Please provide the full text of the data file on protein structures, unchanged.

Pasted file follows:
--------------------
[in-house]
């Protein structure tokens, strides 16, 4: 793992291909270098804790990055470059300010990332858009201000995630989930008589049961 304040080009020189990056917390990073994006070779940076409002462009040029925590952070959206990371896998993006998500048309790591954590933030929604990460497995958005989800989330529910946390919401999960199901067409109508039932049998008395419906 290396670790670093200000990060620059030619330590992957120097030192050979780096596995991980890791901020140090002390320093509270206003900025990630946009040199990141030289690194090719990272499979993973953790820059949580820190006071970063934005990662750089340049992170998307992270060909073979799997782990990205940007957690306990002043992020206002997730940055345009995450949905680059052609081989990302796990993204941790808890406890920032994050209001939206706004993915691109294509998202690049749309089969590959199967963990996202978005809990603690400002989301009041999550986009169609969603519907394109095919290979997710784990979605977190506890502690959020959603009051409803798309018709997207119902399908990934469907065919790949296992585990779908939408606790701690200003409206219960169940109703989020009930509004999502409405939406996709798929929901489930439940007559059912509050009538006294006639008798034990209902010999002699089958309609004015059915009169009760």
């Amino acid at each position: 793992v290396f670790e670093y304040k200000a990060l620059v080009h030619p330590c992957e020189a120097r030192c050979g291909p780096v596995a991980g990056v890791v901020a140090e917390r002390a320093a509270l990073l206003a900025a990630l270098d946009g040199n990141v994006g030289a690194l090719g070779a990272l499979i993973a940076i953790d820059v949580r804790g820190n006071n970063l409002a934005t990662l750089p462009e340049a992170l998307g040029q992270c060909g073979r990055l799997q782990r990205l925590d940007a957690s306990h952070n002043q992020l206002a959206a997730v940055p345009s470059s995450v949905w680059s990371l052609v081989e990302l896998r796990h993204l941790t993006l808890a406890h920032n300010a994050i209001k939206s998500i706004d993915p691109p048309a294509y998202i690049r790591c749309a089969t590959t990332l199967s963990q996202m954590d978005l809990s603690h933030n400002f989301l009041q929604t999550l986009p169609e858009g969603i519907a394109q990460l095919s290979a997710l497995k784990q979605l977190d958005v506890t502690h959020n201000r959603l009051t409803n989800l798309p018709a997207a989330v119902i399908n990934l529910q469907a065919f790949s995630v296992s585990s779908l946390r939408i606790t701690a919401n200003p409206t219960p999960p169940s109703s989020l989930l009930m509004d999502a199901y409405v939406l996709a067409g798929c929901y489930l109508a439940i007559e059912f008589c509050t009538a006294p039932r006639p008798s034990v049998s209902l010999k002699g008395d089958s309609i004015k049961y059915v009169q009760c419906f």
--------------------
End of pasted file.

[in-house]
């Protein structure tokens, strides 16, 4: 793992291909270098804790990055470059300010990332858009201000995630989930008589049961 304040080009020189990056917390990073994006070779940076409002462009040029925590952070959206990371896998993006998500048309790591954590933030929604990460497995958005989800989330529910946390919401999960199901067409109508039932049998008395419906 290396670790670093200000990060620059030619330590992957120097030192050979780096596995991980890791901020140090002390320093509270206003900025990630946009040199990141030289690194090719990272499979993973953790820059949580820190006071970063934005990662750089340049992170998307992270060909073979799997782990990205940007957690306990002043992020206002997730940055345009995450949905680059052609081989990302796990993204941790808890406890920032994050209001939206706004993915691109294509998202690049749309089969590959199967963990996202978005809990603690400002989301009041999550986009169609969603519907394109095919290979997710784990979605977190506890502690959020959603009051409803798309018709997207119902399908990934469907065919790949296992585990779908939408606790701690200003409206219960169940109703989020009930509004999502409405939406996709798929929901489930439940007559059912509050009538006294006639008798034990209902010999002699089958309609004015059915009169009760």
């Amino acid at each position: 793992v290396f670790e670093y304040k200000a990060l620059v080009h030619p330590c992957e020189a120097r030192c050979g291909p780096v596995a991980g990056v890791v901020a140090e917390r002390a320093a509270l990073l206003a900025a990630l270098d946009g040199n990141v994006g030289a690194l090719g070779a990272l499979i993973a940076i953790d820059v949580r804790g820190n006071n970063l409002a934005t990662l750089p462009e340049a992170l998307g040029q992270c060909g073979r990055l799997q782990r990205l925590d940007a957690s306990h952070n002043q992020l206002a959206a997730v940055p345009s470059s995450v949905w680059s990371l052609v081989e990302l896998r796990h993204l941790t993006l808890a406890h920032n300010a994050i209001k939206s998500i706004d993915p691109p048309a294509y998202i690049r790591c749309a089969t590959t990332l199967s963990q996202m954590d978005l809990s603690h933030n400002f989301l009041q929604t999550l986009p169609e858009g969603i519907a394109q990460l095919s290979a997710l497995k784990q979605l977190d958005v506890t502690h959020n201000r959603l009051t409803n989800l798309p018709a997207a989330v119902i399908n990934l529910q469907a065919f790949s995630v296992s585990s779908l946390r939408i606790t701690a919401n200003p409206t219960p999960p169940s109703s989020l989930l009930m509004d999502a199901y409405v939406l996709a067409g798929c929901y489930l109508a439940i007559e059912f008589c509050t009538a006294p039932r006639p008798s034990v049998s209902l010999k002699g008395d089958s309609i004015k049961y059915v009169q009760c419906f």